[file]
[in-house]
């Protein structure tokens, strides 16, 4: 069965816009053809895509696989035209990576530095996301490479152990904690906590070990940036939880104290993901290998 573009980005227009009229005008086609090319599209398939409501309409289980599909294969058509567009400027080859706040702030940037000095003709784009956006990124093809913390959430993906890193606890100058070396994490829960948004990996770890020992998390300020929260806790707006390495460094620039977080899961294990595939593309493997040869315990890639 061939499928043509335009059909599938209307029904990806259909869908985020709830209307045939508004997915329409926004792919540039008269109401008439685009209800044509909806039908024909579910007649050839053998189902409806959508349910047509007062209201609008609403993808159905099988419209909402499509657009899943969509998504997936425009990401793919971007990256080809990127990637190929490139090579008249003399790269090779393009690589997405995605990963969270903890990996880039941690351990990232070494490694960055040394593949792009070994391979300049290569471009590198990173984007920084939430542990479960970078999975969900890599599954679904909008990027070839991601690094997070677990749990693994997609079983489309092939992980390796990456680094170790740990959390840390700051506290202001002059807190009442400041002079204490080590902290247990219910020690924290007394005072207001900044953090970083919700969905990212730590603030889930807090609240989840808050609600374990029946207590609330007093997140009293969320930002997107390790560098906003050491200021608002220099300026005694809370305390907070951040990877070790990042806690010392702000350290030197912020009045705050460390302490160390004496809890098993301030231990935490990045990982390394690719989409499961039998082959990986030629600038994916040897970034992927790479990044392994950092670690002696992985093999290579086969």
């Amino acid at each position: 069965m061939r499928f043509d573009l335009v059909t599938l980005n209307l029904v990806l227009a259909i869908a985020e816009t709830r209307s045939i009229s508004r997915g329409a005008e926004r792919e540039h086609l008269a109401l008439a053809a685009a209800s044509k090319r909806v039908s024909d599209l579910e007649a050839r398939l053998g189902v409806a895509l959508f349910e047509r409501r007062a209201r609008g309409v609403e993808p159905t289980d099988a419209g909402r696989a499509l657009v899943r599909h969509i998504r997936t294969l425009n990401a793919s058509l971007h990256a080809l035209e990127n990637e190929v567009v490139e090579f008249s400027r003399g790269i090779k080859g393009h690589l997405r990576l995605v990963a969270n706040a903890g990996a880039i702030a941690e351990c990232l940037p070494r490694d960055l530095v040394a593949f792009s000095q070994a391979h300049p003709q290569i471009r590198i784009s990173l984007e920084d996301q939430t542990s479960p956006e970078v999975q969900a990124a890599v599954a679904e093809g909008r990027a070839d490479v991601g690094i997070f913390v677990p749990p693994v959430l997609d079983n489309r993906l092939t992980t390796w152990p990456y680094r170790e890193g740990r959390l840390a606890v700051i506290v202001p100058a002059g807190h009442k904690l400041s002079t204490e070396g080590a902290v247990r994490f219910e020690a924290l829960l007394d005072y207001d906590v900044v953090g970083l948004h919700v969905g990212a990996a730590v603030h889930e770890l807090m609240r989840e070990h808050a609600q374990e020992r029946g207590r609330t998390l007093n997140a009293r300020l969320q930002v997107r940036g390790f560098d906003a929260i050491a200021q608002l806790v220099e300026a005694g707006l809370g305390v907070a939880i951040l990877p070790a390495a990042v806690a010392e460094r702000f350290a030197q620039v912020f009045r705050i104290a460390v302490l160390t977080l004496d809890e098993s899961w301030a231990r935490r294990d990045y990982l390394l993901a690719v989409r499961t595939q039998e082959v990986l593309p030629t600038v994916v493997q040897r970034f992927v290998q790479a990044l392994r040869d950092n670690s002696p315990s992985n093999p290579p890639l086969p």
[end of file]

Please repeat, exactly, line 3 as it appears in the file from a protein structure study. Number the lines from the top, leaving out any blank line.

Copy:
């Amino acid at each position: 069965m061939r499928f043509d573009l335009v059909t599938l980005n209307l029904v990806l227009a259909i869908a985020e816009t709830r209307s045939i009229s508004r997915g329409a005008e926004r792919e540039h086609l008269a109401l008439a053809a685009a209800s044509k090319r909806v039908s024909d599209l579910e007649a050839r398939l053998g189902v409806a895509l959508f349910e047509r409501r007062a209201r609008g309409v609403e993808p159905t289980d099988a419209g909402r696989a499509l657009v899943r599909h969509i998504r997936t294969l425009n990401a793919s058509l971007h990256a080809l035209e990127n990637e190929v567009v490139e090579f008249s400027r003399g790269i090779k080859g393009h690589l997405r990576l995605v990963a969270n706040a903890g990996a880039i702030a941690e351990c990232l940037p070494r490694d960055l530095v040394a593949f792009s000095q070994a391979h300049p003709q290569i471009r590198i784009s990173l984007e920084d996301q939430t542990s479960p956006e970078v999975q969900a990124a890599v599954a679904e093809g909008r990027a070839d490479v991601g690094i997070f913390v677990p749990p693994v959430l997609d079983n489309r993906l092939t992980t390796w152990p990456y680094r170790e890193g740990r959390l840390a606890v700051i506290v202001p100058a002059g807190h009442k904690l400041s002079t204490e070396g080590a902290v247990r994490f219910e020690a924290l829960l007394d005072y207001d906590v900044v953090g970083l948004h919700v969905g990212a990996a730590v603030h889930e770890l807090m609240r989840e070990h808050a609600q374990e020992r029946g207590r609330t998390l007093n997140a009293r300020l969320q930002v997107r940036g390790f560098d906003a929260i050491a200021q608002l806790v220099e300026a005694g707006l809370g305390v907070a939880i951040l990877p070790a390495a990042v806690a010392e460094r702000f350290a030197q620039v912020f009045r705050i104290a460390v302490l160390t977080l004496d809890e098993s899961w301030a231990r935490r294990d990045y990982l390394l993901a690719v989409r499961t595939q039998e082959v990986l593309p030629t600038v994916v493997q040897r970034f992927v290998q790479a990044l392994r040869d950092n670690s002696p315990s992985n093999p290579p890639l086969p």